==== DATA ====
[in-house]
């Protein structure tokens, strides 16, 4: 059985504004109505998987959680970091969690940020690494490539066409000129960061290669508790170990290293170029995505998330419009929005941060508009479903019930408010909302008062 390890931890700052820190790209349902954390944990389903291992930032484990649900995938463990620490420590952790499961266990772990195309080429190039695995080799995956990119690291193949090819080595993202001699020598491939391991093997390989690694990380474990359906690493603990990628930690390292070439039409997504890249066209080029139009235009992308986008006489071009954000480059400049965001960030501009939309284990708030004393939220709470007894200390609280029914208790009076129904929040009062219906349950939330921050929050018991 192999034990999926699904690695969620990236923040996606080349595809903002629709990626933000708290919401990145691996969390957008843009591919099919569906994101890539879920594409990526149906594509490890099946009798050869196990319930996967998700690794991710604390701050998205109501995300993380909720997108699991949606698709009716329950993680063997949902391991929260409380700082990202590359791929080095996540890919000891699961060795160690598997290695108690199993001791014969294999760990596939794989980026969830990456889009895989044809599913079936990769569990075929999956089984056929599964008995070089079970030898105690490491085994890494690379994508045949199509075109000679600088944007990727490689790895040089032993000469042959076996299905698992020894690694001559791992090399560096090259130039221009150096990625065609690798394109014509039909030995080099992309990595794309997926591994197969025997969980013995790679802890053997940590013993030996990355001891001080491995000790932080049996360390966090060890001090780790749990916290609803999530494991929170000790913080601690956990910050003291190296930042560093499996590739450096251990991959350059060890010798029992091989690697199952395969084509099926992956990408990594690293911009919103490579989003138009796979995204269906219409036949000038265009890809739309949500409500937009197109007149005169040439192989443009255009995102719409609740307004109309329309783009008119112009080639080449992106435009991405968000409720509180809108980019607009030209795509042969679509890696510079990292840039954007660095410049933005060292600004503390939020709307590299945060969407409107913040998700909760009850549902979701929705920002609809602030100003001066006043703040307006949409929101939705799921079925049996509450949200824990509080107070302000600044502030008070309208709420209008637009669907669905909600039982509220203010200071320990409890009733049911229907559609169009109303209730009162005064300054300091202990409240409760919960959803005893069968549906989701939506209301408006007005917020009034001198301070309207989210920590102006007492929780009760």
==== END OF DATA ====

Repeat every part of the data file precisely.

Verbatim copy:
[in-house]
């Protein structure tokens, strides 16, 4: 059985504004109505998987959680970091969690940020690494490539066409000129960061290669508790170990290293170029995505998330419009929005941060508009479903019930408010909302008062 390890931890700052820190790209349902954390944990389903291992930032484990649900995938463990620490420590952790499961266990772990195309080429190039695995080799995956990119690291193949090819080595993202001699020598491939391991093997390989690694990380474990359906690493603990990628930690390292070439039409997504890249066209080029139009235009992308986008006489071009954000480059400049965001960030501009939309284990708030004393939220709470007894200390609280029914208790009076129904929040009062219906349950939330921050929050018991 192999034990999926699904690695969620990236923040996606080349595809903002629709990626933000708290919401990145691996969390957008843009591919099919569906994101890539879920594409990526149906594509490890099946009798050869196990319930996967998700690794991710604390701050998205109501995300993380909720997108699991949606698709009716329950993680063997949902391991929260409380700082990202590359791929080095996540890919000891699961060795160690598997290695108690199993001791014969294999760990596939794989980026969830990456889009895989044809599913079936990769569990075929999956089984056929599964008995070089079970030898105690490491085994890494690379994508045949199509075109000679600088944007990727490689790895040089032993000469042959076996299905698992020894690694001559791992090399560096090259130039221009150096990625065609690798394109014509039909030995080099992309990595794309997926591994197969025997969980013995790679802890053997940590013993030996990355001891001080491995000790932080049996360390966090060890001090780790749990916290609803999530494991929170000790913080601690956990910050003291190296930042560093499996590739450096251990991959350059060890010798029992091989690697199952395969084509099926992956990408990594690293911009919103490579989003138009796979995204269906219409036949000038265009890809739309949500409500937009197109007149005169040439192989443009255009995102719409609740307004109309329309783009008119112009080639080449992106435009991405968000409720509180809108980019607009030209795509042969679509890696510079990292840039954007660095410049933005060292600004503390939020709307590299945060969407409107913040998700909760009850549902979701929705920002609809602030100003001066006043703040307006949409929101939705799921079925049996509450949200824990509080107070302000600044502030008070309208709420209008637009669907669905909600039982509220203010200071320990409890009733049911229907559609169009109303209730009162005064300054300091202990409240409760919960959803005893069968549906989701939506209301408006007005917020009034001198301070309207989210920590102006007492929780009760």